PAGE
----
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Indians allow 7 in 9th, lose to Reds 7-4 after Bauer's gem

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CLEVELAND (AP) — Indians manager Terry Francona expected to see Oliver Perez run out of the bullpen. Pitching coach Carl Willis made the call for Dan Otero instead.

The mixup was a miserable one for the AL Central leaders.

Joey Votto hit a go-ahead, three-run double off Otero in the ninth inning as Cincinnati scored seven times with two outs, overcoming a gem by Trevor Bauer to beat Cleveland 7-4 on Tuesday night.

Francona instructed Willis to have "O-P" warm up, referring to Oliver Perez, with the bases loaded and a 4-3 lead with closer Cody Allen struggling. Willis misunderstood the message, believing he had used Otero's nickname of "O-T."

"When I saw O-T coming through the gate, it's not that I don't think he can pitch, but it just wasn't the guy I was expecting," Francona said. "We had a communication (error). That one lands squarely on me, no getting around it. I know Carl is beating himself up right now, but that one lands on me."

Willis, who rejoined the staff this season, accepted responsibility for the mistake. He noted that Votto was 0 of 4 in his career against Otero, but said he should have asked Francona for clarification.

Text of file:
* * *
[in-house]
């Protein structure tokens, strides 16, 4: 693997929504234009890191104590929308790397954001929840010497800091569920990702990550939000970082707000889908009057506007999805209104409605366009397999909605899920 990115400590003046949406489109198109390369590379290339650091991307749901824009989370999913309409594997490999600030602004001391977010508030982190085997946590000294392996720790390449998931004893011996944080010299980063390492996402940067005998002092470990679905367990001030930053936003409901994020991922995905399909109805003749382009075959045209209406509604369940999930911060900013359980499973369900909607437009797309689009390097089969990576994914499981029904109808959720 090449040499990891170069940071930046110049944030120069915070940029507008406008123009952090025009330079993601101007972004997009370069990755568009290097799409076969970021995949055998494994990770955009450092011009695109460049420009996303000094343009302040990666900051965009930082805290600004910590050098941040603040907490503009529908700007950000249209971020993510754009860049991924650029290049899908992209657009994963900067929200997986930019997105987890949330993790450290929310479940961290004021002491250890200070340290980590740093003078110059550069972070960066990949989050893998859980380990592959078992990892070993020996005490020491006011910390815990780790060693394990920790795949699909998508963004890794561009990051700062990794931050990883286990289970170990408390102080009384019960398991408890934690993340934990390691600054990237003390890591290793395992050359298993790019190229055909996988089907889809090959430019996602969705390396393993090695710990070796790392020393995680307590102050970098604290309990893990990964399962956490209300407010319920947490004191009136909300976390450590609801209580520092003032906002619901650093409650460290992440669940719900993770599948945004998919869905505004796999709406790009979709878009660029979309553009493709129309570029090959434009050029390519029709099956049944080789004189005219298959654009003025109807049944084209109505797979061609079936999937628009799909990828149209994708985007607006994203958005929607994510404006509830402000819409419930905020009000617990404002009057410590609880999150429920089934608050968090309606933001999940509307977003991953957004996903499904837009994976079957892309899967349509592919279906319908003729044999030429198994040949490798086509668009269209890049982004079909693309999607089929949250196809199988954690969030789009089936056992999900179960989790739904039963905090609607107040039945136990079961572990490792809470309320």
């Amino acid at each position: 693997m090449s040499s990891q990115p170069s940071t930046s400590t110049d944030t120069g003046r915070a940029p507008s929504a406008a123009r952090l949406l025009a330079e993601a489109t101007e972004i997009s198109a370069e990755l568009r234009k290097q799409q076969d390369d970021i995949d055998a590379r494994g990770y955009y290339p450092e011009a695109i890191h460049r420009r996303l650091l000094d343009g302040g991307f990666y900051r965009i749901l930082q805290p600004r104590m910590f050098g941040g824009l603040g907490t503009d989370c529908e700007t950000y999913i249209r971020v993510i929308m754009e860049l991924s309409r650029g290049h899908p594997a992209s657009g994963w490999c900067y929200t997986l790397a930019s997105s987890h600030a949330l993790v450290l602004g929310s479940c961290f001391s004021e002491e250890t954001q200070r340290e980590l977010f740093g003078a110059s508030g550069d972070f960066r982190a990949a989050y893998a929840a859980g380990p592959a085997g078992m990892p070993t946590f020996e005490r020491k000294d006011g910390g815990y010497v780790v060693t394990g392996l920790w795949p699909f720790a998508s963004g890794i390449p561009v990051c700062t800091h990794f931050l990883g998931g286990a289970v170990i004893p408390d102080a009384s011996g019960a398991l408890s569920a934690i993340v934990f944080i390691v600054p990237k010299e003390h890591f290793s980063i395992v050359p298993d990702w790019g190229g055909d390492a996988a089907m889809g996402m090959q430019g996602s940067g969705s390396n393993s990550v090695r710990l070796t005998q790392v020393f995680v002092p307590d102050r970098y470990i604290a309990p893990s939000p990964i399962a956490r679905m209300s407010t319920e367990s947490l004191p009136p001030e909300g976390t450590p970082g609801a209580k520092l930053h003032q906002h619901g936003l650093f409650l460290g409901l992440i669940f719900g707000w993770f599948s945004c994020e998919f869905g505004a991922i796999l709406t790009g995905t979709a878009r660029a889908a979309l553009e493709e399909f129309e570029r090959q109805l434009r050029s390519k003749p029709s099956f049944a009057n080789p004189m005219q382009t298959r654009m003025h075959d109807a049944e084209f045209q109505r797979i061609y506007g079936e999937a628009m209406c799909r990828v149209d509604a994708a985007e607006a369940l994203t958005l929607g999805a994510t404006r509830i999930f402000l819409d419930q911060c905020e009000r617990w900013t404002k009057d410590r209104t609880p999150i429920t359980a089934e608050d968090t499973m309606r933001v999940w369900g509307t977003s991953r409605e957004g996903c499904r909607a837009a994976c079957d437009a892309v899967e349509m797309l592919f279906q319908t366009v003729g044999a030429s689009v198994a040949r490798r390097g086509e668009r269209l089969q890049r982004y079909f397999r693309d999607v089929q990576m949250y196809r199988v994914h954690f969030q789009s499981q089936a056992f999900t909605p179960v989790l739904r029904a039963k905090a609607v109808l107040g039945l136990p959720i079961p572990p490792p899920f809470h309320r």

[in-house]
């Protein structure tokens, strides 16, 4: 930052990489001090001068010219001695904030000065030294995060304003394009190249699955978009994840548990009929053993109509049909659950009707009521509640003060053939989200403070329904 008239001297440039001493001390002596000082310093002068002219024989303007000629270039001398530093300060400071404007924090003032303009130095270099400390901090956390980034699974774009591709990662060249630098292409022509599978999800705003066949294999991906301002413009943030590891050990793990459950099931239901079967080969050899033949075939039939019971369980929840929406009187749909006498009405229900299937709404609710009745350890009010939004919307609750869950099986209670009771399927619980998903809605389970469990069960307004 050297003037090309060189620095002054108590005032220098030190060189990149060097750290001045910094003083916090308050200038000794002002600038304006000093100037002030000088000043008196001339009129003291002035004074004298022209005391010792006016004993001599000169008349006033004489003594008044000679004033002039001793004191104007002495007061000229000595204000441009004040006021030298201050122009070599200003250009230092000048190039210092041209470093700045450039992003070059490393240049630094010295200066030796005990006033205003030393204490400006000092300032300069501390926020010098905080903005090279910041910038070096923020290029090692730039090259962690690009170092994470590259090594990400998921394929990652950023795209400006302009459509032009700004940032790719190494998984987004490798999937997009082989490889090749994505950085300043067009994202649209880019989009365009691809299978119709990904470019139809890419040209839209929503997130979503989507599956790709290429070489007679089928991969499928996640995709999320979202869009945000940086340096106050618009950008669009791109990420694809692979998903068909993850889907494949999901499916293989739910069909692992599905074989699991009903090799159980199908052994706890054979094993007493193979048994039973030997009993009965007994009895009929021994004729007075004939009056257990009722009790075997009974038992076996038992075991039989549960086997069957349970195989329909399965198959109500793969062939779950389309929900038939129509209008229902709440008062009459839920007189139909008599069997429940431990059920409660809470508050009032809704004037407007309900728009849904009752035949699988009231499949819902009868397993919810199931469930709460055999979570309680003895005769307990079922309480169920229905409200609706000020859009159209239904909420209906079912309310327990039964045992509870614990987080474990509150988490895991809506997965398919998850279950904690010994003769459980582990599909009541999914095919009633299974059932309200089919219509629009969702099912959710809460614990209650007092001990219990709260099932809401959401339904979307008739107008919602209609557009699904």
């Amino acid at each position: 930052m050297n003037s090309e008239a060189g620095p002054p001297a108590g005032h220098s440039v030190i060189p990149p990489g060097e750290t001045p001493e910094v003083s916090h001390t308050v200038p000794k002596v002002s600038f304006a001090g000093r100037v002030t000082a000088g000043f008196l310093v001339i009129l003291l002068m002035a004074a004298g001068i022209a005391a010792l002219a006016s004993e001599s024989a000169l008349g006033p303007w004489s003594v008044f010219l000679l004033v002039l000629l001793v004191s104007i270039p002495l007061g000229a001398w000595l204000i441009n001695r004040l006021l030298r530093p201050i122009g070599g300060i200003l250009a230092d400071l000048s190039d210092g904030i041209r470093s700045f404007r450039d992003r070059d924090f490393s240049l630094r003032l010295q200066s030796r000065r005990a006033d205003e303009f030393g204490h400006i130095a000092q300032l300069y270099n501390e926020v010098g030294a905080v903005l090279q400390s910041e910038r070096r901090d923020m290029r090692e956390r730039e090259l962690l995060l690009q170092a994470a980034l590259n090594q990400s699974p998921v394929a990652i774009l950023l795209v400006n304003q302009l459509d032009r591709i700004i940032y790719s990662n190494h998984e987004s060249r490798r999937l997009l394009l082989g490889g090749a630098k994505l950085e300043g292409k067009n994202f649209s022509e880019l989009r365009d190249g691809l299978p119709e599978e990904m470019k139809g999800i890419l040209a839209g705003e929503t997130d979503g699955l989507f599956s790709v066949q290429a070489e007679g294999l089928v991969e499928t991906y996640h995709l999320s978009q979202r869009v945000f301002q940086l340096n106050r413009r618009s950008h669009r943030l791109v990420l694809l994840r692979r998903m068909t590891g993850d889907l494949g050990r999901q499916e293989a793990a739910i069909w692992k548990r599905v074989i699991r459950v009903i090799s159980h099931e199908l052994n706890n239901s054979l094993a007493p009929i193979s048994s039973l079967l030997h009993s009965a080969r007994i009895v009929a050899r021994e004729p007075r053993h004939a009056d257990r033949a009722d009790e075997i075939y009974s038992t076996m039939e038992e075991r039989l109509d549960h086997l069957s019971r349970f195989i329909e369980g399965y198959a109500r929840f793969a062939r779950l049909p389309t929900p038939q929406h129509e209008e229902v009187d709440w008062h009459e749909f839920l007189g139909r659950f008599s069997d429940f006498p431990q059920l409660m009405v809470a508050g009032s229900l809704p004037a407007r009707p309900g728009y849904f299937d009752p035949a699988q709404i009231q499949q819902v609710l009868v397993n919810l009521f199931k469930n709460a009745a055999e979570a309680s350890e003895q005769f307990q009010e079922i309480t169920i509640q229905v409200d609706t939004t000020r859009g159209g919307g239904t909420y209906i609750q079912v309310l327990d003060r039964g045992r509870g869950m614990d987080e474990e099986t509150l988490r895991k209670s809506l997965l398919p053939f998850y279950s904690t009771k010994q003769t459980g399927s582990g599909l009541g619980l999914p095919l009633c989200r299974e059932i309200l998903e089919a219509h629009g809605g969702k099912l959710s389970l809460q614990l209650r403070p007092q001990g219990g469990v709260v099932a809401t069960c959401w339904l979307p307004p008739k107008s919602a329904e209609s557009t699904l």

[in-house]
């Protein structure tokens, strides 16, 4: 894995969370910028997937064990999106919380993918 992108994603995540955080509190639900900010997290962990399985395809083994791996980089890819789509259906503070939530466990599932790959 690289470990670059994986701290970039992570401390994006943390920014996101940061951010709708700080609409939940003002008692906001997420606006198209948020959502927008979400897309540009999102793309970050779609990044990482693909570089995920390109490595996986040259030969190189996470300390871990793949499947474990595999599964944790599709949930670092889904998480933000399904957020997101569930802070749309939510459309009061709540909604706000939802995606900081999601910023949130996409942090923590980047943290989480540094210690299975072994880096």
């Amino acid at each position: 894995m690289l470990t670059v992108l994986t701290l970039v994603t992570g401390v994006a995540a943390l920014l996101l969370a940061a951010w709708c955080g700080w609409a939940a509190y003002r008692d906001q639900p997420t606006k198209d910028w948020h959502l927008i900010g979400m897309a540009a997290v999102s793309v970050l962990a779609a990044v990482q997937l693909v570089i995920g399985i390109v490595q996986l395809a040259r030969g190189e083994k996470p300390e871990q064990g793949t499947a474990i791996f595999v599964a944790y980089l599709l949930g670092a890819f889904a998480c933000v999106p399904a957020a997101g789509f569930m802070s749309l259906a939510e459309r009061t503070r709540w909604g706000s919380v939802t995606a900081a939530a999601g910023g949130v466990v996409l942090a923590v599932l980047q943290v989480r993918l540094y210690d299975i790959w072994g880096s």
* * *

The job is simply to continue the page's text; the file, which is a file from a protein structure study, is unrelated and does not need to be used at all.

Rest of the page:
Allen (2-4) initiated the sequence by loading the bases after recording two outs in relief of Bauer, who struck out 12 in eight shutout innings. Cleveland's bullpen entered the day with the third-highest ERA in baseball at 5.13.

"Quite frankly, heart of hearts, I felt like Cody was going to get out of the situation," Willis said. "But you know, I made the mistake, got the wrong guy up. It's not that O-T can't get the job done, but it probably wasn't the best matchup."

Adam Duvall also doubled in a pair in the ninth, while Jose Peraza and Eugenio Suarez had RBI singles off Allen. Cincinnati's final seven batters reached base before Scooter Gennett ran into the third out on Suarez's hit.

"I take sole responsibility for everything that took place there," said Allen, who was charged with a career-high six runs. "We're confident in every guy that runs out of that gate and we shouldn't have been in that position in the first place."

Making his first start since being named to his first All-Star Game, Bauer only allowed three singles and didn't surrender a hit until Jesse Winker's one-out liner up the middle in the fifth.

The right-hander became the second major leaguer to post seven consecutive quality starts with eight-or-more strikeouts and no homers allowed, according to the Indians. Pedro Martinez holds the record with eight in 2002.

"Bauer was a handful for us and we ended up scoring all of our runs when he exited the game," Votto said. "There is a reason why he's an All-Star and there is a reason why he is fastly becoming one of the better pitchers, if not one of the best pitchers in the game."